Watch Out For November 9th
With just 12 days until the 2016 Presidential Election, all eyes are on November 8th. But what about what happens after the election – that is, if Donald Trump loses the election.
For the last few weeks, Donald Trump has aggressively insisted that widespread voter fraud could cost him the election. The conspiracy includes deceased voters and undocumented immigrants casting ballots, as well as double voting. Throughout his campaign for president, Donald Trump has made many outrageous and downright false claims, but no claim is potentially more dangerous than his assertion of widespread election fraud.
The legitimacy of our government relies on the “consent of the governed.” It relies on our acceptance of authority and on the peaceful transfer of power. When Trump says that he will only accept the election results if they are in his favor, he is essentially stating that Hillary Clinton can only win if the election is rigged. And if the election is rigged, then our democratic system is illegitimate.
To prevent voter fraud and to “Stop Crooked Hillary From Rigging This Election,” Trump has called on his supporters to sign up to be election observers. Civil rights activists are worried that Trump’s claim of inner-city voter fraud and his encouragement of supporters to watch polling places in “certain areas” and “other communities” amount to racial attacks. What is important is not as much what Trump says, but what his supporters hear. One Trump supporter, Steve Webb from Ohio said, ““Trump said to watch your precincts. I’m going to go, for sure. I’ll look for . . . well, it’s called racial profiling. Mexicans. Syrians. People who can’t speak American." Racially profiling is illegal, as is voter intimidation.
While there are instances of voter fraud, in-person voter fraud is very rare. Justin Levitt, a Loyola Law School professor found 31 known cases out of one billion votes cast from 2000 to 2014. Under President Bush, the Department of Justice turned up 86 convictions of voter fraud out of almost 200 million ballots cast between 2002 and 2006. Voter fraud exists, but on a very small scale.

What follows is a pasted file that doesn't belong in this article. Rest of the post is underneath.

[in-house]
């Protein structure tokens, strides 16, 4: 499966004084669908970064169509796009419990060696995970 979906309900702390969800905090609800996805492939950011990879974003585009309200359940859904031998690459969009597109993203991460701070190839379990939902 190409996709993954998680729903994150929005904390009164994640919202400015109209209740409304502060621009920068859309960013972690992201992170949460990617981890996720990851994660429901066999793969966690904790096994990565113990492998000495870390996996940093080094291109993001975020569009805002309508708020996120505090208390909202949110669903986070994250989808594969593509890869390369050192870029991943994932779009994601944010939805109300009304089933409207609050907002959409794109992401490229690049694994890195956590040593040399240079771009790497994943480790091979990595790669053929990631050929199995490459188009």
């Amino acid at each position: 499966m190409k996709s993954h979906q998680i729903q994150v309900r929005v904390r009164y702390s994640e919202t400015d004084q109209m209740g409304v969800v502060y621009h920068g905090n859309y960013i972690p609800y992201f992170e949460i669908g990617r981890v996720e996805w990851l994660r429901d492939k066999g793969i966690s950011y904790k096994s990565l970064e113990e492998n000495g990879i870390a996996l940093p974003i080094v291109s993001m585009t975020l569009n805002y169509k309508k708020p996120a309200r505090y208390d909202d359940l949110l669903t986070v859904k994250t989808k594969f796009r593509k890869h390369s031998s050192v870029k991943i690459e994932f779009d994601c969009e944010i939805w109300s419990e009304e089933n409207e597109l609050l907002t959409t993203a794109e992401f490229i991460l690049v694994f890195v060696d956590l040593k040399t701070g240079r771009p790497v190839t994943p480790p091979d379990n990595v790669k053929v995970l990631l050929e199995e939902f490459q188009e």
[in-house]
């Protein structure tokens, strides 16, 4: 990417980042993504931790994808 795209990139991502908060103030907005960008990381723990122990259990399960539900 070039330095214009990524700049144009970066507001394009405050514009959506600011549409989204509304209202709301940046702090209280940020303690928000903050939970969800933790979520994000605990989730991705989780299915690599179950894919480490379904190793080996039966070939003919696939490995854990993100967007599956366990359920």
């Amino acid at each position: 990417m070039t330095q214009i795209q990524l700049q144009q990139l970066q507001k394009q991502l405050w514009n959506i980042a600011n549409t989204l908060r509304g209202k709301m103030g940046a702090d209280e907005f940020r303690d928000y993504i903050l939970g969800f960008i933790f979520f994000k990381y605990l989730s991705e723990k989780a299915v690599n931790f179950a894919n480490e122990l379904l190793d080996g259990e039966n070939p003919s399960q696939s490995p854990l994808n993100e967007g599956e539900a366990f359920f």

Republicans have used worries about voter fraud to pass legislation that makes it more difficult for certain voters to vote. Many states have passed voting laws that have disproportionately affected minorities, the poor, and the elderly. Thankfully, some of these laws have recently been blocked or limited. The North Carolina “Monster” ID law made cuts to early voting, eliminated out-of-precinct voting, eliminated same-day registration voting, and required voters to show specific types of photo identification. The 4th U.S. Circuit Court of Appeals struck down the law, calling it the “most restrictive voting law North Carolina has seen since the year of Jim Crow.” The 5th U.S. Circuit Court of Appeals said that provisions must be made to the strict Texas voter ID law because it discriminates against minority voters. They found that African American, Hispanic, and poor voters were most likely to affected as they often lack the specific kind of identification required.
A recent study at the University of San Diego found “substantial drops in turnout for minorities under strict voter ID laws.” It also found that these laws cause a larger reduction in Democratic turnout than Republican, thereby altering the electorate to the right. The Republican Party has continuously claimed that the Democrats are the ones rigging the elections. Yet it is the Republican Party who have suppressed the votes of minority, elderly, and poor Americans by backing strict voter identification laws.
If Donald Trump loses, his supporters will undoubtedly say it was because the election was rigged. A Reuters/Ipsos poll released on October 21st found that nearly 70% of Republicans believe that if Hillary Clinton wins the election, it will be due to “illegal voting or vote rigging.” The same survey found that only 50% of Republicans would accept Clinton as their president.
Donald Trump supporters have a reputation for being angry, racist, xenophobic and violent. We have seen violence erupt at Trump rallies throughout the country. We have heard his supporters scream obscenities and expletives at and about minorities, immigrants, Muslims. We have heard them call for Hillary Clinton to be locked up, shot, and hanged. One Trump supporter said that if Clinton were to win, “we’re going to have a revolution and take them out of office … there is going to be a lot of bloodshed.” It is hard to fathom what a Hillary Clinton victory would actually look like. We know that Trump and his supporters will not accept the results of the election if he loses. While Trump may possibly contest the results, how will his supporters react? Will this violence carry on after the election?
If and when Donald Trump loses, he will go back to his life as a wealthy Manhattan business man, leaving behind the very angry, disenfranchised pockets of Americans who feel as if they have found some legitimacy during this election. They will be left feeling even more angry, alienated, and uneasy. Where will they turn?